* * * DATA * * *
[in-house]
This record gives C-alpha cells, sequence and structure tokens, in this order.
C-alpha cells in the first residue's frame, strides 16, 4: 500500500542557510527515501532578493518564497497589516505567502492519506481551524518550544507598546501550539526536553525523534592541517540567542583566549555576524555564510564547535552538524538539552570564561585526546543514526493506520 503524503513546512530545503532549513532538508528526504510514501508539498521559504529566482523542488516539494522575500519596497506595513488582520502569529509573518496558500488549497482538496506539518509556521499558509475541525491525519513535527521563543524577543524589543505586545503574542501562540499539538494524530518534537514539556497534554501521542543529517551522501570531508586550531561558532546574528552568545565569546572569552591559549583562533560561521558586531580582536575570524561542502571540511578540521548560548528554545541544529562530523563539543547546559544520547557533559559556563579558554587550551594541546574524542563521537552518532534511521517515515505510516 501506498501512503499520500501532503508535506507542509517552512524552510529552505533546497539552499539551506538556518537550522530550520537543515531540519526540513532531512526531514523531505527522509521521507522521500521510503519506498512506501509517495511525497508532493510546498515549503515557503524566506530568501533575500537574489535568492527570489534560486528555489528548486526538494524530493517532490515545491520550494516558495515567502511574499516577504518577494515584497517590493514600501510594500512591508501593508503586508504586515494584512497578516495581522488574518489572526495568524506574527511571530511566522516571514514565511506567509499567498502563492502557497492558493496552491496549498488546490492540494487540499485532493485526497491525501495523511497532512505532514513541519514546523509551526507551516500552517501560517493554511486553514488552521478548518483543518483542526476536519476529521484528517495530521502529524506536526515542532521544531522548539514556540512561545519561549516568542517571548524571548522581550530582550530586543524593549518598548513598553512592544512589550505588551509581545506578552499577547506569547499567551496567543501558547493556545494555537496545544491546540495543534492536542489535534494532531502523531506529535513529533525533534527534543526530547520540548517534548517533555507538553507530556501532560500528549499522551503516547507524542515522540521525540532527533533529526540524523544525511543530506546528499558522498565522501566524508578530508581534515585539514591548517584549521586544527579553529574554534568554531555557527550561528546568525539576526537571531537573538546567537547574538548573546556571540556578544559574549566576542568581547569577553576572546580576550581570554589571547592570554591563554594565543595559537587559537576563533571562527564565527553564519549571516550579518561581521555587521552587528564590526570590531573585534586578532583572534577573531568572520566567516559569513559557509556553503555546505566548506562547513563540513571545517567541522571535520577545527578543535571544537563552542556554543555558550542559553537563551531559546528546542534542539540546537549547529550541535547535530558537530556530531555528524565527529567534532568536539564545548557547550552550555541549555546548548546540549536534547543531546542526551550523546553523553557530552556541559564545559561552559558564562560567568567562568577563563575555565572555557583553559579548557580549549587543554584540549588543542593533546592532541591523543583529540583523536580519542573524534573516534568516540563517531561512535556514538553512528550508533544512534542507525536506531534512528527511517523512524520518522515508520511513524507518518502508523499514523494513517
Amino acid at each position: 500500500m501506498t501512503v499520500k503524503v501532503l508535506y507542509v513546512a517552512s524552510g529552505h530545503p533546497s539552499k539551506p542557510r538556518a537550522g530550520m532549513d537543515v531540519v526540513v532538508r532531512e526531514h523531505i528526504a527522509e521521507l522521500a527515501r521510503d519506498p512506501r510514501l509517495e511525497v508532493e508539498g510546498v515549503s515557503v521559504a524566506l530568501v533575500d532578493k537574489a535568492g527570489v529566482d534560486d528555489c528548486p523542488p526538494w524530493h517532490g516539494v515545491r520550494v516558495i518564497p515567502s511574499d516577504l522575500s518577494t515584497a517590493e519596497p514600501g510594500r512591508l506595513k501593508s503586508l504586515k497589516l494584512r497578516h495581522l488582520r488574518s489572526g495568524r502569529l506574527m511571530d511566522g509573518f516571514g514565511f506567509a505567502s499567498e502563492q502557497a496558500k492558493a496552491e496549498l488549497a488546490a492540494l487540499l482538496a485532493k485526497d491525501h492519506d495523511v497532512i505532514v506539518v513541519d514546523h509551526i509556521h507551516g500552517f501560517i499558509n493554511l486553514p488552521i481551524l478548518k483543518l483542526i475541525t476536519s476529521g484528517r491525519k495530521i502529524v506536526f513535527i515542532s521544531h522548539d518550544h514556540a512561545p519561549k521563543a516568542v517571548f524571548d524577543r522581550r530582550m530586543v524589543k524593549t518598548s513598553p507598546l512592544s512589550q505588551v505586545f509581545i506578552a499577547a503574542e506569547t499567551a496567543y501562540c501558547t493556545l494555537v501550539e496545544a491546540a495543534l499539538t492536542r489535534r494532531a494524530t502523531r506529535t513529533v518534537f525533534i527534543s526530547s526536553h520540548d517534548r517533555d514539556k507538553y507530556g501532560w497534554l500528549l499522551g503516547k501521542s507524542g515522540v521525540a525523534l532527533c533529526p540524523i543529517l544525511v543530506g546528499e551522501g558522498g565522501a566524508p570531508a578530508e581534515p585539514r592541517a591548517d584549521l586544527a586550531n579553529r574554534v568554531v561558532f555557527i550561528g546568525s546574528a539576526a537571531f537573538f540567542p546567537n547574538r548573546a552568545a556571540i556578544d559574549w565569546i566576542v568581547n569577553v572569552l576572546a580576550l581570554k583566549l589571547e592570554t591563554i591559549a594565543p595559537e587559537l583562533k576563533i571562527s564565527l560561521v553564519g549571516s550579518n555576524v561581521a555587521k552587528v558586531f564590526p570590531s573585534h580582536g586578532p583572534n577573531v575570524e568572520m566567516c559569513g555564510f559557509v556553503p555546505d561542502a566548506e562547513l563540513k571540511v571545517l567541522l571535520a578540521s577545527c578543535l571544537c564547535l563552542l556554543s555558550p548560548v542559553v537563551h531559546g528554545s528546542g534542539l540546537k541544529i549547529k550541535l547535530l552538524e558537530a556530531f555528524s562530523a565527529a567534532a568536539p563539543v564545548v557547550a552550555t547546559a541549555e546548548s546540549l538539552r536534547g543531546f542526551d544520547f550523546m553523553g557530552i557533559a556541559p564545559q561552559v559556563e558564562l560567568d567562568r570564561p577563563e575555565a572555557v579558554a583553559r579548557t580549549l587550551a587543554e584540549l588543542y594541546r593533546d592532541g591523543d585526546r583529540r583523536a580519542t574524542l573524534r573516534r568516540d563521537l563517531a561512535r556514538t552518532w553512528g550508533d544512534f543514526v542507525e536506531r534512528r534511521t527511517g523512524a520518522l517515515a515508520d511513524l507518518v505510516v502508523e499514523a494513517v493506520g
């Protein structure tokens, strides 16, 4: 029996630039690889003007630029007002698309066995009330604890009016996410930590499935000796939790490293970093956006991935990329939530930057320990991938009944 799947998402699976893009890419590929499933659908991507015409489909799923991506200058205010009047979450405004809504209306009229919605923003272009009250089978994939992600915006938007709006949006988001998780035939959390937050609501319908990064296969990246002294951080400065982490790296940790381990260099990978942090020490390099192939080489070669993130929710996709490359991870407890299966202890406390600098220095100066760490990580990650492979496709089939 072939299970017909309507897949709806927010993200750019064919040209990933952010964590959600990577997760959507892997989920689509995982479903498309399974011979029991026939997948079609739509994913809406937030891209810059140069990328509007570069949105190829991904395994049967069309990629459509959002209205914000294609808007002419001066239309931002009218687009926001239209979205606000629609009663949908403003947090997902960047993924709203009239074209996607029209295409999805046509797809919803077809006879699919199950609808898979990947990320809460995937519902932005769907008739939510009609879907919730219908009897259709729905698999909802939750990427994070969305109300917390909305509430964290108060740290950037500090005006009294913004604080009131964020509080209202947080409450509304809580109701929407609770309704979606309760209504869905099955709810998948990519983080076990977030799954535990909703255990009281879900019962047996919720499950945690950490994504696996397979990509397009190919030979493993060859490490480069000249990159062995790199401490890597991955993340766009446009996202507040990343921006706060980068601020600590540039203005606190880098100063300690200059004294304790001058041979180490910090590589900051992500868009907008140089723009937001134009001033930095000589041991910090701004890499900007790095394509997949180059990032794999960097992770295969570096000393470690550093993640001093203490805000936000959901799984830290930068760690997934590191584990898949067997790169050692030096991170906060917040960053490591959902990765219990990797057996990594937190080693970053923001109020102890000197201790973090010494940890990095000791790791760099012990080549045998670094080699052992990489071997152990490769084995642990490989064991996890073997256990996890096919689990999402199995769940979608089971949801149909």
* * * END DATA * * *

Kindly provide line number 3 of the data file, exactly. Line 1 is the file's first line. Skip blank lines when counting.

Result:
C-alpha cells in the first residue's frame, strides 16, 4: 500500500542557510527515501532578493518564497497589516505567502492519506481551524518550544507598546501550539526536553525523534592541517540567542583566549555576524555564510564547535552538524538539552570564561585526546543514526493506520 503524503513546512530545503532549513532538508528526504510514501508539498521559504529566482523542488516539494522575500519596497506595513488582520502569529509573518496558500488549497482538496506539518509556521499558509475541525491525519513535527521563543524577543524589543505586545503574542501562540499539538494524530518534537514539556497534554501521542543529517551522501570531508586550531561558532546574528552568545565569546572569552591559549583562533560561521558586531580582536575570524561542502571540511578540521548560548528554545541544529562530523563539543547546559544520547557533559559556563579558554587550551594541546574524542563521537552518532534511521517515515505510516 501506498501512503499520500501532503508535506507542509517552512524552510529552505533546497539552499539551506538556518537550522530550520537543515531540519526540513532531512526531514523531505527522509521521507522521500521510503519506498512506501509517495511525497508532493510546498515549503515557503524566506530568501533575500537574489535568492527570489534560486528555489528548486526538494524530493517532490515545491520550494516558495515567502511574499516577504518577494515584497517590493514600501510594500512591508501593508503586508504586515494584512497578516495581522488574518489572526495568524506574527511571530511566522516571514514565511506567509499567498502563492502557497492558493496552491496549498488546490492540494487540499485532493485526497491525501495523511497532512505532514513541519514546523509551526507551516500552517501560517493554511486553514488552521478548518483543518483542526476536519476529521484528517495530521502529524506536526515542532521544531522548539514556540512561545519561549516568542517571548524571548522581550530582550530586543524593549518598548513598553512592544512589550505588551509581545506578552499577547506569547499567551496567543501558547493556545494555537496545544491546540495543534492536542489535534494532531502523531506529535513529533525533534527534543526530547520540548517534548517533555507538553507530556501532560500528549499522551503516547507524542515522540521525540532527533533529526540524523544525511543530506546528499558522498565522501566524508578530508581534515585539514591548517584549521586544527579553529574554534568554531555557527550561528546568525539576526537571531537573538546567537547574538548573546556571540556578544559574549566576542568581547569577553576572546580576550581570554589571547592570554591563554594565543595559537587559537576563533571562527564565527553564519549571516550579518561581521555587521552587528564590526570590531573585534586578532583572534577573531568572520566567516559569513559557509556553503555546505566548506562547513563540513571545517567541522571535520577545527578543535571544537563552542556554543555558550542559553537563551531559546528546542534542539540546537549547529550541535547535530558537530556530531555528524565527529567534532568536539564545548557547550552550555541549555546548548546540549536534547543531546542526551550523546553523553557530552556541559564545559561552559558564562560567568567562568577563563575555565572555557583553559579548557580549549587543554584540549588543542593533546592532541591523543583529540583523536580519542573524534573516534568516540563517531561512535556514538553512528550508533544512534542507525536506531534512528527511517523512524520518522515508520511513524507518518502508523499514523494513517